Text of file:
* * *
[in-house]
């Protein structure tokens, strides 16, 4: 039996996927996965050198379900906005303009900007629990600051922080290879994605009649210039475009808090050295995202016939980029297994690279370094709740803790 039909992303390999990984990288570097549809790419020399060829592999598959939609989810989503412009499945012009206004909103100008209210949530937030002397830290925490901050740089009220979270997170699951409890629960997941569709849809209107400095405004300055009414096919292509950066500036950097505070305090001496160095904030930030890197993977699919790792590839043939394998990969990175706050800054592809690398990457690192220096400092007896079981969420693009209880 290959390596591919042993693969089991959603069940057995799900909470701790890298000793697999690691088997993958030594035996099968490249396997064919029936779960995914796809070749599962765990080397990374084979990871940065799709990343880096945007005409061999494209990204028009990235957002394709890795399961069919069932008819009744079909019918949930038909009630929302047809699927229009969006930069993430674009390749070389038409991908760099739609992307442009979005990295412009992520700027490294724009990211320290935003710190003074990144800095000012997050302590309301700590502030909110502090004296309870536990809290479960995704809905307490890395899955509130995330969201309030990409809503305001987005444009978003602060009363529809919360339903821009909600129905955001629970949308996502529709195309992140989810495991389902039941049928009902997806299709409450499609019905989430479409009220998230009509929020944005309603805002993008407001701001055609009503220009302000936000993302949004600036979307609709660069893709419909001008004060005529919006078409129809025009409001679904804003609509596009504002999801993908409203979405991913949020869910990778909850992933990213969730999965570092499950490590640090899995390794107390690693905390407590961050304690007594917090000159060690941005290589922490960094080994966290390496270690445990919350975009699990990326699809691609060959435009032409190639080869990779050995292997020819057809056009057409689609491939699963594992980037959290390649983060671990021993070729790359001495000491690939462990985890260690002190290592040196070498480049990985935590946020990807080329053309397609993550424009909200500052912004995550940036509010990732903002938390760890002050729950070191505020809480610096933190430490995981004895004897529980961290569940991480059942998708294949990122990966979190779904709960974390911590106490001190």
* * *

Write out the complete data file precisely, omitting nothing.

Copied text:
[in-house]
């Protein structure tokens, strides 16, 4: 039996996927996965050198379900906005303009900007629990600051922080290879994605009649210039475009808090050295995202016939980029297994690279370094709740803790 039909992303390999990984990288570097549809790419020399060829592999598959939609989810989503412009499945012009206004909103100008209210949530937030002397830290925490901050740089009220979270997170699951409890629960997941569709849809209107400095405004300055009414096919292509950066500036950097505070305090001496160095904030930030890197993977699919790792590839043939394998990969990175706050800054592809690398990457690192220096400092007896079981969420693009209880 290959390596591919042993693969089991959603069940057995799900909470701790890298000793697999690691088997993958030594035996099968490249396997064919029936779960995914796809070749599962765990080397990374084979990871940065799709990343880096945007005409061999494209990204028009990235957002394709890795399961069919069932008819009744079909019918949930038909009630929302047809699927229009969006930069993430674009390749070389038409991908760099739609992307442009979005990295412009992520700027490294724009990211320290935003710190003074990144800095000012997050302590309301700590502030909110502090004296309870536990809290479960995704809905307490890395899955509130995330969201309030990409809503305001987005444009978003602060009363529809919360339903821009909600129905955001629970949308996502529709195309992140989810495991389902039941049928009902997806299709409450499609019905989430479409009220998230009509929020944005309603805002993008407001701001055609009503220009302000936000993302949004600036979307609709660069893709419909001008004060005529919006078409129809025009409001679904804003609509596009504002999801993908409203979405991913949020869910990778909850992933990213969730999965570092499950490590640090899995390794107390690693905390407590961050304690007594917090000159060690941005290589922490960094080994966290390496270690445990919350975009699990990326699809691609060959435009032409190639080869990779050995292997020819057809056009057409689609491939699963594992980037959290390649983060671990021993070729790359001495000491690939462990985890260690002190290592040196070498480049990985935590946020990807080329053309397609993550424009909200500052912004995550940036509010990732903002938390760890002050729950070191505020809480610096933190430490995981004895004897529980961290569940991480059942998708294949990122990966979190779904709960974390911590106490001190």